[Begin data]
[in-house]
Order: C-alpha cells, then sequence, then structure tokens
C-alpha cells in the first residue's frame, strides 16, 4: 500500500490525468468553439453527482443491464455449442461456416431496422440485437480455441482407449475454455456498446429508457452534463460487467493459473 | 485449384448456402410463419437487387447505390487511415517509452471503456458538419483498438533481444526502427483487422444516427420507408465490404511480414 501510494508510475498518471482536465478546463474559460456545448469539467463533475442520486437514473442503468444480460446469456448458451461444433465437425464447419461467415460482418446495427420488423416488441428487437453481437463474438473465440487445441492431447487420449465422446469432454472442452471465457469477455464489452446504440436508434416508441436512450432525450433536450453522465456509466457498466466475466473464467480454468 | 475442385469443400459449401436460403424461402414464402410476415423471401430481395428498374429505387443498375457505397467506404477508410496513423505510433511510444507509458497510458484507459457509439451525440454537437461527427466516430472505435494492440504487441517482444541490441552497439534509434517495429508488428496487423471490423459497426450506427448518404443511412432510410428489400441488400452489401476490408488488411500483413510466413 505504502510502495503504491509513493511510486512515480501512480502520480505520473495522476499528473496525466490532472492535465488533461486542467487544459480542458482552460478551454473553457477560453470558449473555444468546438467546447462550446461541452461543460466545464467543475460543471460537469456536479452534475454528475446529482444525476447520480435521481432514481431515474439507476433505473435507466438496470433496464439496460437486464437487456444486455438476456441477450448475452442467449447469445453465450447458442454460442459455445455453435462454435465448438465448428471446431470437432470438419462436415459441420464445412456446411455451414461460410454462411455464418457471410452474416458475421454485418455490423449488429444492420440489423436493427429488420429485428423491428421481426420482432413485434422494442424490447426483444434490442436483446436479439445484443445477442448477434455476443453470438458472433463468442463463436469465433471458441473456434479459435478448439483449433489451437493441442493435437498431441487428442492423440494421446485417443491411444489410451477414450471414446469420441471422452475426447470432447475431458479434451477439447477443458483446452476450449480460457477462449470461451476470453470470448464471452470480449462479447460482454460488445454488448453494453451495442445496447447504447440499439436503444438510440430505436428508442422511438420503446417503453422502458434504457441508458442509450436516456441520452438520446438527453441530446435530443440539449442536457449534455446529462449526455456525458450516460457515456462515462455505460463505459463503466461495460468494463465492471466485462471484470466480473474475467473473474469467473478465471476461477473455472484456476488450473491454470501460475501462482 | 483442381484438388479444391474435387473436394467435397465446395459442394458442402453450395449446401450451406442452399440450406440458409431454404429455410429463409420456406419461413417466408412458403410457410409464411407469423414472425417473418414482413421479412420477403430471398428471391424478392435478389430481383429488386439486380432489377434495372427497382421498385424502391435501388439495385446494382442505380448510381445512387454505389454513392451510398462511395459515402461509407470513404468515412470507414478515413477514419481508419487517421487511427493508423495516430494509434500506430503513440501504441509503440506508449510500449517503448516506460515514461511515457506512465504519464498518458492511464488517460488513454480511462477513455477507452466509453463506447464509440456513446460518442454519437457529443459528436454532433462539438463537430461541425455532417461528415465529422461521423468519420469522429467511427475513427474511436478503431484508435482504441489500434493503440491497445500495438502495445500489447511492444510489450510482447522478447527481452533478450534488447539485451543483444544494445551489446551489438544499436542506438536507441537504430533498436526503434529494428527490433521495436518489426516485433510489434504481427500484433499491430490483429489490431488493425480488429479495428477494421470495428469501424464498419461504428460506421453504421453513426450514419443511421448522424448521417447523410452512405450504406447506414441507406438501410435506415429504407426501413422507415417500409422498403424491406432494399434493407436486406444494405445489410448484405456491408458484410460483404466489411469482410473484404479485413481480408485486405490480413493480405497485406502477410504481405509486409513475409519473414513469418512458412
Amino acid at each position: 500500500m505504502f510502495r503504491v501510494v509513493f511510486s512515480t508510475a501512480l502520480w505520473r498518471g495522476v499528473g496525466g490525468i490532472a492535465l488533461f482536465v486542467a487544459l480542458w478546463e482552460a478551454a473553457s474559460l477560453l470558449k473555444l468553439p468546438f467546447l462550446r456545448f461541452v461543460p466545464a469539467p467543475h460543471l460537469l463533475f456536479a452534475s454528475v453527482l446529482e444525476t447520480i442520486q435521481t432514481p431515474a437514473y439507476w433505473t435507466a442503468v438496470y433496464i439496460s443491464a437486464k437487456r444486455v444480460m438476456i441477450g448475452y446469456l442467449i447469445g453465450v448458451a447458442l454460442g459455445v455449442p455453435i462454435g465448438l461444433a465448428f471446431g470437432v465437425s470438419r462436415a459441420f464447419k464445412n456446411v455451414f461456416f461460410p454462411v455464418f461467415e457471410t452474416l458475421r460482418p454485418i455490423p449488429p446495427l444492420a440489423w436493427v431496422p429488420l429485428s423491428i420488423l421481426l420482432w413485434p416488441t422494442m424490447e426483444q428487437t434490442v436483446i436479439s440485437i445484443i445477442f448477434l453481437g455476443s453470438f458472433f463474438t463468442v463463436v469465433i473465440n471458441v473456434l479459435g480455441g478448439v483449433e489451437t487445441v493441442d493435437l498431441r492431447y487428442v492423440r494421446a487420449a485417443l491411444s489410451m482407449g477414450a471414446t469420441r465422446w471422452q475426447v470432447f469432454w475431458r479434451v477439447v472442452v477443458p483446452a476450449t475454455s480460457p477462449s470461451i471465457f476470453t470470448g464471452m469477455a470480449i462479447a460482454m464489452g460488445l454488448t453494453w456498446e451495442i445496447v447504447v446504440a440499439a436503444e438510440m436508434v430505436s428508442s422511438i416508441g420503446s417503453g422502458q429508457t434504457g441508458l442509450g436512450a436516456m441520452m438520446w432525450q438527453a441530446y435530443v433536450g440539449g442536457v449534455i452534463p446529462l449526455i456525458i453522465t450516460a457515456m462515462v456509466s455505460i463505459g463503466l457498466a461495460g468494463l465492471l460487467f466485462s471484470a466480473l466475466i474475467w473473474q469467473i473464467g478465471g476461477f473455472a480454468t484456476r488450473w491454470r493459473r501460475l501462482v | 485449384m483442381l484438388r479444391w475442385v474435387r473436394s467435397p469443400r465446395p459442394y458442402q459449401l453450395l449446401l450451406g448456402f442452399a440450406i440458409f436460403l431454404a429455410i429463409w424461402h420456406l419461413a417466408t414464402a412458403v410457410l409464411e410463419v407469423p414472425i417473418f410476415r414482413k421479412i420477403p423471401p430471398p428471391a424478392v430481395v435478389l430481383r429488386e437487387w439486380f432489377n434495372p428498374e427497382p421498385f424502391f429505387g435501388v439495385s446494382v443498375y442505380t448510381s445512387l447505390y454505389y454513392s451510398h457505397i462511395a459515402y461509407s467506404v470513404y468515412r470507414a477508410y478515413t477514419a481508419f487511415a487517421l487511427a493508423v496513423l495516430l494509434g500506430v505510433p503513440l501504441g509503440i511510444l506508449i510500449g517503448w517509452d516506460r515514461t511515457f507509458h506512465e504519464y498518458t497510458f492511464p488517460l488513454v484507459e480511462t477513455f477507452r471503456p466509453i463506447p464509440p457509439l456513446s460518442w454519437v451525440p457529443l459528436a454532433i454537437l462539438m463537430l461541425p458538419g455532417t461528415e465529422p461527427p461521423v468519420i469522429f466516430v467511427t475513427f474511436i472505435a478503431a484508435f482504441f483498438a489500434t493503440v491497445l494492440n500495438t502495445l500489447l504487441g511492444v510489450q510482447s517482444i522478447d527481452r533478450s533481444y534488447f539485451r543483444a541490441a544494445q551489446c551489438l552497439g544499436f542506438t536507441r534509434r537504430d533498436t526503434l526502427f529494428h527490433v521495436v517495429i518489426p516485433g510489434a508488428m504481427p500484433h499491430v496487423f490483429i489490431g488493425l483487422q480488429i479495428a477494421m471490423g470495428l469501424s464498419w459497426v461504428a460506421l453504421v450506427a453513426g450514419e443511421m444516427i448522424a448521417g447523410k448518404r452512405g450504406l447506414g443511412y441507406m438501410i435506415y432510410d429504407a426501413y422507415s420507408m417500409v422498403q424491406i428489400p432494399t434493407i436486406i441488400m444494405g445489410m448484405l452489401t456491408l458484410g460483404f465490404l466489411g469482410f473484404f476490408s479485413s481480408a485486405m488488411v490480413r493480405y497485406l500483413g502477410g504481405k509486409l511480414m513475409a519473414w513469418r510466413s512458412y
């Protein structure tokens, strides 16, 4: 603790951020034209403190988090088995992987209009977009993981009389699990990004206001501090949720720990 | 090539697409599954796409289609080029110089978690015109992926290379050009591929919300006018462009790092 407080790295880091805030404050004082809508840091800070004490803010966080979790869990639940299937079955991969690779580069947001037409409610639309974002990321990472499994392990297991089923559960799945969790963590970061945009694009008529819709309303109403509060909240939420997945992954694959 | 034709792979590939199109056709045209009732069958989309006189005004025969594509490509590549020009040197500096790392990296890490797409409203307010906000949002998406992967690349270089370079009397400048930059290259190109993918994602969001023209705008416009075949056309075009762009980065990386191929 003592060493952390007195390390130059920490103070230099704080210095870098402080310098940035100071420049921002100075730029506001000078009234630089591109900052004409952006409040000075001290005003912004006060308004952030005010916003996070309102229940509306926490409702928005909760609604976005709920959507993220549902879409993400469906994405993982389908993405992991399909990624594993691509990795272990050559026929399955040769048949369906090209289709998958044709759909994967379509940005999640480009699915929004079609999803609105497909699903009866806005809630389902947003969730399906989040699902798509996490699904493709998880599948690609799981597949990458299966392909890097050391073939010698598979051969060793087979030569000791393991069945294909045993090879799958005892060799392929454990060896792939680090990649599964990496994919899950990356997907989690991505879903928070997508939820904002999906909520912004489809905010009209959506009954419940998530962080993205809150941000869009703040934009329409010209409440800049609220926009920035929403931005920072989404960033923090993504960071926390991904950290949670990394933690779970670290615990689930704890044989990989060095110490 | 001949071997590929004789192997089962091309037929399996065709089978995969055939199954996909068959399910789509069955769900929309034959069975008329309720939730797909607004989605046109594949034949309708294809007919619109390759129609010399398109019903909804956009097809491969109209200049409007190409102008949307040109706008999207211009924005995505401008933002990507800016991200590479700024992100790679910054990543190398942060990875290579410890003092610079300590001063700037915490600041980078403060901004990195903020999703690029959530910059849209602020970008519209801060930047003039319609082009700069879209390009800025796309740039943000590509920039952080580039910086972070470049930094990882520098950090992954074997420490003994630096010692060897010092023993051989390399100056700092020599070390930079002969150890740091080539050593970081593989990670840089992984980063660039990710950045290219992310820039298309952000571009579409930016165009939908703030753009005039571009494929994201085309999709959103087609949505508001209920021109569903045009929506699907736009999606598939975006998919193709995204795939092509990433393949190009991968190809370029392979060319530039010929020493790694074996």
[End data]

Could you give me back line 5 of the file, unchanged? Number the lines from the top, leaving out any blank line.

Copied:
């Protein structure tokens, strides 16, 4: 603790951020034209403190988090088995992987209009977009993981009389699990990004206001501090949720720990 | 090539697409599954796409289609080029110089978690015109992926290379050009591929919300006018462009790092 407080790295880091805030404050004082809508840091800070004490803010966080979790869990639940299937079955991969690779580069947001037409409610639309974002990321990472499994392990297991089923559960799945969790963590970061945009694009008529819709309303109403509060909240939420997945992954694959 | 034709792979590939199109056709045209009732069958989309006189005004025969594509490509590549020009040197500096790392990296890490797409409203307010906000949002998406992967690349270089370079009397400048930059290259190109993918994602969001023209705008416009075949056309075009762009980065990386191929 003592060493952390007195390390130059920490103070230099704080210095870098402080310098940035100071420049921002100075730029506001000078009234630089591109900052004409952006409040000075001290005003912004006060308004952030005010916003996070309102229940509306926490409702928005909760609604976005709920959507993220549902879409993400469906994405993982389908993405992991399909990624594993691509990795272990050559026929399955040769048949369906090209289709998958044709759909994967379509940005999640480009699915929004079609999803609105497909699903009866806005809630389902947003969730399906989040699902798509996490699904493709998880599948690609799981597949990458299966392909890097050391073939010698598979051969060793087979030569000791393991069945294909045993090879799958005892060799392929454990060896792939680090990649599964990496994919899950990356997907989690991505879903928070997508939820904002999906909520912004489809905010009209959506009954419940998530962080993205809150941000869009703040934009329409010209409440800049609220926009920035929403931005920072989404960033923090993504960071926390991904950290949670990394933690779970670290615990689930704890044989990989060095110490 | 001949071997590929004789192997089962091309037929399996065709089978995969055939199954996909068959399910789509069955769900929309034959069975008329309720939730797909607004989605046109594949034949309708294809007919619109390759129609010399398109019903909804956009097809491969109209200049409007190409102008949307040109706008999207211009924005995505401008933002990507800016991200590479700024992100790679910054990543190398942060990875290579410890003092610079300590001063700037915490600041980078403060901004990195903020999703690029959530910059849209602020970008519209801060930047003039319609082009700069879209390009800025796309740039943000590509920039952080580039910086972070470049930094990882520098950090992954074997420490003994630096010692060897010092023993051989390399100056700092020599070390930079002969150890740091080539050593970081593989990670840089992984980063660039990710950045290219992310820039298309952000571009579409930016165009939908703030753009005039571009494929994201085309999709959103087609949505508001209920021109569903045009929506699907736009999606598939975006998919193709995204795939092509990433393949190009991968190809370029392979060319530039010929020493790694074996």